How Restoring the Water Web Relieves Drought, Fire and Flood (with Alpha Lo)
Alpha Lo caught my attention when I heard him say, “All we have to do is…” and then lay out a sweeping plan for how California can effectively restore rain, prevent both wildfires and floods, and regenerate the water cycle. He explained how we could reverse the negative effects on the water cycle caused by how we’ve built our cities, treated our forests, and run our agriculture.
This plan clearly would take many years, and plenty of political will and resources, but he said, “All we have to do…”
I loved that, because he helped me see that it’s all possible. As he described it, I could see it happening.
With a background in physics, and experience working in different permaculture farms and eco-restoration projects, Alpha is now in the water restoration field. He’s been researching the connection of climate, water and ecology, and publishes the Climate Water Project newsletter and podcast. He co-founded a network of water land managers, watershed restorers, and people interested in understanding the connection of water, climate and ecology. He is the co-author and editor of the “Open Collaboration Encyclopedia,” and has utilized those collaborative skillsets in emerging a water network.
Alpha has opened my eyes to how crucial the way we handle water is to addressing our ecological and climate emergencies. It’s at least as important as carbon – but, as he explains in this conversation, water is getting less attention because the science on water hasn’t been made as clear to the public as the science on carbon. So, I hope that after you listen you’ll join us in spreading the word, and bringing water into your conversations about climate.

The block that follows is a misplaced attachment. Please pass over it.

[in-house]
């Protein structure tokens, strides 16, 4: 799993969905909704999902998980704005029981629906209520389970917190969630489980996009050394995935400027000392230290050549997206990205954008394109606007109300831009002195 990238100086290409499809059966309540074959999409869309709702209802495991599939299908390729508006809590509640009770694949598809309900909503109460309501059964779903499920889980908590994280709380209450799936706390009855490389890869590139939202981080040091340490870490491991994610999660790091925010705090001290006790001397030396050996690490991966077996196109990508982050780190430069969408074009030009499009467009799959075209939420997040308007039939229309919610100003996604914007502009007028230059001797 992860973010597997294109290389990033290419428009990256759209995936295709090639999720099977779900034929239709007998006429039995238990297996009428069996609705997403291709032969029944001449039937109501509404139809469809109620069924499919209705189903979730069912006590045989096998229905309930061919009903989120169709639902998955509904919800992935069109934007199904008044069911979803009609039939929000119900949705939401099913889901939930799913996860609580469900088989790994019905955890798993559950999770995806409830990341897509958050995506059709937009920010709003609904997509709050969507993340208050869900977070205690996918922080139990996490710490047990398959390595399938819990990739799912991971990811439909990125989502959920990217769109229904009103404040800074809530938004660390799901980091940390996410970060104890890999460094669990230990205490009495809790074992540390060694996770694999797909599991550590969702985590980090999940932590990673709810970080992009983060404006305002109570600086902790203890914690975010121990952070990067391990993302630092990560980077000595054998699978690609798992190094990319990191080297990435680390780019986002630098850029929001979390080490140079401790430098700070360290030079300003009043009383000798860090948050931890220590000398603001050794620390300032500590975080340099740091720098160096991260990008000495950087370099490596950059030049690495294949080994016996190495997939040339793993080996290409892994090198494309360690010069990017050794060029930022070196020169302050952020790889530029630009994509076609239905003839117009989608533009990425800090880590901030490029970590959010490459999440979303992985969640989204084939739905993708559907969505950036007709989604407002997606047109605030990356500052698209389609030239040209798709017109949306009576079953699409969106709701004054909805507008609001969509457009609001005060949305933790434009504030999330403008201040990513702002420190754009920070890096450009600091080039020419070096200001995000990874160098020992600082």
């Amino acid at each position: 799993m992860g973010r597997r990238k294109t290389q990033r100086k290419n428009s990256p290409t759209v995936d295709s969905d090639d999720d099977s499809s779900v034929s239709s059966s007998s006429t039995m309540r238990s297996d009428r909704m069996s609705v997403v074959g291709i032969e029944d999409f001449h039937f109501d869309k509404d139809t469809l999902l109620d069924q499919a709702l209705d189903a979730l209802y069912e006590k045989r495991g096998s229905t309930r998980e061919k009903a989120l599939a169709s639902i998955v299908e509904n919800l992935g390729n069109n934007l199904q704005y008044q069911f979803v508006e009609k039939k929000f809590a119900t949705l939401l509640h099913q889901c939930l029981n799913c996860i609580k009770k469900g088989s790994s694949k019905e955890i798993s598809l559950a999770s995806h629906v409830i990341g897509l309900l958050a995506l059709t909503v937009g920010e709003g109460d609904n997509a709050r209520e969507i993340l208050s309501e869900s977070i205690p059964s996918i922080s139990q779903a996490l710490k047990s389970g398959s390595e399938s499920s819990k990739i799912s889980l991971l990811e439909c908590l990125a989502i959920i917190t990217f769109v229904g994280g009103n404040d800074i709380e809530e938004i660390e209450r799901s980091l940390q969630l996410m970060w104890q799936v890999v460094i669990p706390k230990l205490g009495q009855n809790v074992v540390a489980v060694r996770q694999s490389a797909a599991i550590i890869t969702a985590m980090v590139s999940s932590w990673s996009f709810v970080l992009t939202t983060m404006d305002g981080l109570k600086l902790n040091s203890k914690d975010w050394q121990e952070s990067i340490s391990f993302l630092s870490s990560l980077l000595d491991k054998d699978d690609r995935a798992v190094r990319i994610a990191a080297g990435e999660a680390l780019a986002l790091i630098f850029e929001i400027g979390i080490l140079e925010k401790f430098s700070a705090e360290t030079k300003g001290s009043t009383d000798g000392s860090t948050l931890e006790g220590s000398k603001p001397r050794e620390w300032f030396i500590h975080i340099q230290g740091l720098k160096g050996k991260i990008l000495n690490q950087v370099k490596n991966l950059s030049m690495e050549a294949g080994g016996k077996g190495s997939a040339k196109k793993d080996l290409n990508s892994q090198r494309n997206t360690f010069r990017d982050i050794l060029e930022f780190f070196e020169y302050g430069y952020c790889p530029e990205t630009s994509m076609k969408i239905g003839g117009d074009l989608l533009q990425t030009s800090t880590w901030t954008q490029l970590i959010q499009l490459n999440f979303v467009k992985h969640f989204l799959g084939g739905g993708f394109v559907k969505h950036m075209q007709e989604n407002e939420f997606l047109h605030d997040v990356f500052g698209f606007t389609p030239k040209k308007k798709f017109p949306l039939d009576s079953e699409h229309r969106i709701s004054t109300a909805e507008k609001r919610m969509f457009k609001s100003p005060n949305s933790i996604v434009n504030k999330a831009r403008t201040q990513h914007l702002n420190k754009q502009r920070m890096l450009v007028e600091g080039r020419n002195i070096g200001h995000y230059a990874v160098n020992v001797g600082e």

Click Play above to hear about:
- how pavement, channelization of rivers, and cutting down trees lead to less rain, and more vulnerability to drought and fire
- how improving soil and vegetation help prevent floods, with examples from California and Australia
- how animals are key players in the “water web” – from wildebeest to dung beetles to wolves
- the role regenerative water practices play (or might play) in local and global cooling
- practical changes we can make in small homes and gardens, and on large areas of land – like permeable pavement, curb cuts, swales, terraces, greywater systems, and (of course!) bringing back beavers
- why there are hundreds of climate scientists working on the “small water cycle,” but there’s very little public awareness and policy discussion around it
- the idea of international collaboration in “precipitation recycling watershed networks,” because rivers and rain cross all political borders
- and one of my topics of greatest fascination: the insights we can get from seeing the Earth as a body, and our bodies as landscapes
This episode is rich with information and I’m excited to hear what sparks your curiosity, your hands-on actions, your conversations.
- Alpha’s newsletter, Climate Water Project
- Climate Water Project on Instagram
- The Climate Water Project’s 2022 in Review, which shares names and links to research from many of the scientists Alpha mentions in this conversation
- A few highlights:
- A conversation wtih Rodger Savory on the Imperial Valley project mentioned in this episode
- A conversation with Francina Dominguez on how the ways we tend to land affect the rain
- A conversation with hydroclimatologist Millan Millan, who predicted wildfires in California
Music by East Forest